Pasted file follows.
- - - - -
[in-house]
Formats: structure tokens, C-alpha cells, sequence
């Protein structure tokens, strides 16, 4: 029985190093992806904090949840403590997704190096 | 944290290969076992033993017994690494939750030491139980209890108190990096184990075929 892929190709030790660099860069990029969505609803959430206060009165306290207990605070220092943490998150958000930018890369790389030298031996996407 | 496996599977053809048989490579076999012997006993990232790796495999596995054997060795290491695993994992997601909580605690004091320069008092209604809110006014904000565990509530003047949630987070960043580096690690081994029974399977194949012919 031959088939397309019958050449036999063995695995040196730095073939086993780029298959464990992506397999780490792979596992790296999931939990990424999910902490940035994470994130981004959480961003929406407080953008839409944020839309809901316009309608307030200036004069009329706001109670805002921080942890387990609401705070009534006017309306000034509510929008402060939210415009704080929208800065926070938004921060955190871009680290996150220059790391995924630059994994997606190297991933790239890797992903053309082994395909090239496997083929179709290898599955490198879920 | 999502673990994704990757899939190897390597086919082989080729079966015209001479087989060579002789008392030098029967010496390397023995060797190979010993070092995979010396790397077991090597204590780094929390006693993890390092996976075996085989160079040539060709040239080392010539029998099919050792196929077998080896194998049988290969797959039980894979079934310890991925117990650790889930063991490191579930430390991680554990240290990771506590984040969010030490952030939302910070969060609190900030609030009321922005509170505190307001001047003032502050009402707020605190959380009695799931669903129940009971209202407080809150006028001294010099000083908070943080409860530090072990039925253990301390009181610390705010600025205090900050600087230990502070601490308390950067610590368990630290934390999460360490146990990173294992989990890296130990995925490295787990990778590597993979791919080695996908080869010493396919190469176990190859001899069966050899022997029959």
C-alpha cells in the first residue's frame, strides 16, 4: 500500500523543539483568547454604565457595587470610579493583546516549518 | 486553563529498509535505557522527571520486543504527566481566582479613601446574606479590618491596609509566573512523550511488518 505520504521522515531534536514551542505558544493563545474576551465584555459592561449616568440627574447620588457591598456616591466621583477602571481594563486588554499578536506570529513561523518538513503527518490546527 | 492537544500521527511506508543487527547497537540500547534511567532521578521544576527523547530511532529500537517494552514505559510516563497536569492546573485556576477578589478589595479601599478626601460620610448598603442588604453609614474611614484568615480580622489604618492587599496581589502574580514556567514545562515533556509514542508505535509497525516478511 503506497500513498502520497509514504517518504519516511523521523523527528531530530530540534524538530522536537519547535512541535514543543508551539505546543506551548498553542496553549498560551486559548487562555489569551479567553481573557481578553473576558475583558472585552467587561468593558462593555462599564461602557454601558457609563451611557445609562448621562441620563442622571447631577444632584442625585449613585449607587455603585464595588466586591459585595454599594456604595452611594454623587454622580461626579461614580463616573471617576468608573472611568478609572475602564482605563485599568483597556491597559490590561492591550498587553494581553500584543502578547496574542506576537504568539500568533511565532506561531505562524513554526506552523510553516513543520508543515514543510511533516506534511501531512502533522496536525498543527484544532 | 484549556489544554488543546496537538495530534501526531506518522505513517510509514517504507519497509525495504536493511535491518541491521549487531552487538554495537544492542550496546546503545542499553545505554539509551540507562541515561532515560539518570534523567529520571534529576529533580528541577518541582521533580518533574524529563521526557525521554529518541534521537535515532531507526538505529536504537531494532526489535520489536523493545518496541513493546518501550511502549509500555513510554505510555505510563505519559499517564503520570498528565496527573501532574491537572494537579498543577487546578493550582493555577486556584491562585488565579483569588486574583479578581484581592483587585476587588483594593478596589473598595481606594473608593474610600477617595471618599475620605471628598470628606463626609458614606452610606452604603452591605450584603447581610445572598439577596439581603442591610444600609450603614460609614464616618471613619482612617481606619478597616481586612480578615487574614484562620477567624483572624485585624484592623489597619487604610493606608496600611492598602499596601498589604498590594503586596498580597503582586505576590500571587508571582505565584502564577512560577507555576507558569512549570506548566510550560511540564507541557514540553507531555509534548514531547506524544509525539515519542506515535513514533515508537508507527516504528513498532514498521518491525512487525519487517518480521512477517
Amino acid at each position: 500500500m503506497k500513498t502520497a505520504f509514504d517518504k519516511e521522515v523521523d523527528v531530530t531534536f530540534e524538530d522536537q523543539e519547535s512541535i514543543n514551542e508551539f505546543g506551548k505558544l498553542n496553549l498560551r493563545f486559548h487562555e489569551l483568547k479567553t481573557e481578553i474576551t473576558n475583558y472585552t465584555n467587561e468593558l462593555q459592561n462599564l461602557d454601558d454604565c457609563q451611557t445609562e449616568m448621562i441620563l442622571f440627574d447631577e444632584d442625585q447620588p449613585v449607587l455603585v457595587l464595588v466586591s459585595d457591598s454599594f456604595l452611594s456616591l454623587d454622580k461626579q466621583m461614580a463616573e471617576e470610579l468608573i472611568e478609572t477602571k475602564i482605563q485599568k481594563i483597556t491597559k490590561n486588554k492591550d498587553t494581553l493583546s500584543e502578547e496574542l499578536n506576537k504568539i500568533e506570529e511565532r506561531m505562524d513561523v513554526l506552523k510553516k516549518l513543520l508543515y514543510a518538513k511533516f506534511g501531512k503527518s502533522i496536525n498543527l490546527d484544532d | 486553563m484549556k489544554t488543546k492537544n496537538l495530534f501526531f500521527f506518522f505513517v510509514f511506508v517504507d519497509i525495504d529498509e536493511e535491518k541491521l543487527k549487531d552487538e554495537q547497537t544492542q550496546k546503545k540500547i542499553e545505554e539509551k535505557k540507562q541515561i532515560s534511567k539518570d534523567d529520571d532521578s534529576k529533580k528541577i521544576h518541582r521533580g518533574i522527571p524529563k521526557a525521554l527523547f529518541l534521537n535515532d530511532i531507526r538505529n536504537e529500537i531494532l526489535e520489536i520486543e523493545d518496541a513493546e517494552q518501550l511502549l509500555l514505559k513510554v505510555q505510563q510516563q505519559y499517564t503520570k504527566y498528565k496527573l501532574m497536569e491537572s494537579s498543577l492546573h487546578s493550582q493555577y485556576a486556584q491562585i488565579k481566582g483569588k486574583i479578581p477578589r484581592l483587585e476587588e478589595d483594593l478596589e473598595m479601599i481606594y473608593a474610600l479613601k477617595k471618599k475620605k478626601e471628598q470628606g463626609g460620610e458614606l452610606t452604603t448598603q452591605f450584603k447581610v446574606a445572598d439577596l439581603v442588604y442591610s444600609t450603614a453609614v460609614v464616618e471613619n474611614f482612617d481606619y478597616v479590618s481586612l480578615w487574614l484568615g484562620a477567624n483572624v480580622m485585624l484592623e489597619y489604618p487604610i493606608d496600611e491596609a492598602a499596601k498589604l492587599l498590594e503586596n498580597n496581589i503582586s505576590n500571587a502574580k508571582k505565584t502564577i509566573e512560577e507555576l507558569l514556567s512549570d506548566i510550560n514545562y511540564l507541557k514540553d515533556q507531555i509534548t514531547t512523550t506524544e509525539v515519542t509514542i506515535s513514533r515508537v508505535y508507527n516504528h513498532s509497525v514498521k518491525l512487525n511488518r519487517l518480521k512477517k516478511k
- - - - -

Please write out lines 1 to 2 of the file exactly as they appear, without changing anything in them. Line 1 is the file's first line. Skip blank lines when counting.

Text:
[in-house]
Formats: structure tokens, C-alpha cells, sequence